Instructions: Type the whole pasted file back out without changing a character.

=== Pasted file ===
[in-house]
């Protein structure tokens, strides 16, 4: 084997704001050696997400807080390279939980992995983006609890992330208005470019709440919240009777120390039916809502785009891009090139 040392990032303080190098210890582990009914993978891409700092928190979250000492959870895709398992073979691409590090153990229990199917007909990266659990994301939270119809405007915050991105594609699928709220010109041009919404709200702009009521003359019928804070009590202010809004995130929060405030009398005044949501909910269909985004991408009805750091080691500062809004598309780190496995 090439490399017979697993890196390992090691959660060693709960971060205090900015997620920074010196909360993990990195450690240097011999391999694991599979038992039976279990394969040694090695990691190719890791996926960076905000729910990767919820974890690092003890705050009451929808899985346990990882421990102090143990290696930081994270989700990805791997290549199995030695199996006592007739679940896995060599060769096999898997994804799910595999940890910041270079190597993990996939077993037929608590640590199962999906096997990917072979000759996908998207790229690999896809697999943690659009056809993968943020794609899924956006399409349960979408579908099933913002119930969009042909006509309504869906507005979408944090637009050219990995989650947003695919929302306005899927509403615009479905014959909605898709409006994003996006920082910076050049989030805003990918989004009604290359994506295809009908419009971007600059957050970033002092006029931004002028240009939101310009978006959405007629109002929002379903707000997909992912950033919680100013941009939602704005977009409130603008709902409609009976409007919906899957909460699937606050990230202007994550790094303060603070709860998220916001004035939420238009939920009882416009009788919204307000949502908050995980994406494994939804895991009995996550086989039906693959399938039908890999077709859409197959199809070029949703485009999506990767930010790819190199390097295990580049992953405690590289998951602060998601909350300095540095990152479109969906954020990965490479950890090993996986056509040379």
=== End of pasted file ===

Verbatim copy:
[in-house]
């Protein structure tokens, strides 16, 4: 084997704001050696997400807080390279939980992995983006609890992330208005470019709440919240009777120390039916809502785009891009090139 040392990032303080190098210890582990009914993978891409700092928190979250000492959870895709398992073979691409590090153990229990199917007909990266659990994301939270119809405007915050991105594609699928709220010109041009919404709200702009009521003359019928804070009590202010809004995130929060405030009398005044949501909910269909985004991408009805750091080691500062809004598309780190496995 090439490399017979697993890196390992090691959660060693709960971060205090900015997620920074010196909360993990990195450690240097011999391999694991599979038992039976279990394969040694090695990691190719890791996926960076905000729910990767919820974890690092003890705050009451929808899985346990990882421990102090143990290696930081994270989700990805791997290549199995030695199996006592007739679940896995060599060769096999898997994804799910595999940890910041270079190597993990996939077993037929608590640590199962999906096997990917072979000759996908998207790229690999896809697999943690659009056809993968943020794609899924956006399409349960979408579908099933913002119930969009042909006509309504869906507005979408944090637009050219990995989650947003695919929302306005899927509403615009479905014959909605898709409006994003996006920082910076050049989030805003990918989004009604290359994506295809009908419009971007600059957050970033002092006029931004002028240009939101310009978006959405007629109002929002379903707000997909992912950033919680100013941009939602704005977009409130603008709902409609009976409007919906899957909460699937606050990230202007994550790094303060603070709860998220916001004035939420238009939920009882416009009788919204307000949502908050995980994406494994939804895991009995996550086989039906693959399938039908890999077709859409197959199809070029949703485009999506990767930010790819190199390097295990580049992953405690590289998951602060998601909350300095540095990152479109969906954020990965490479950890090993996986056509040379």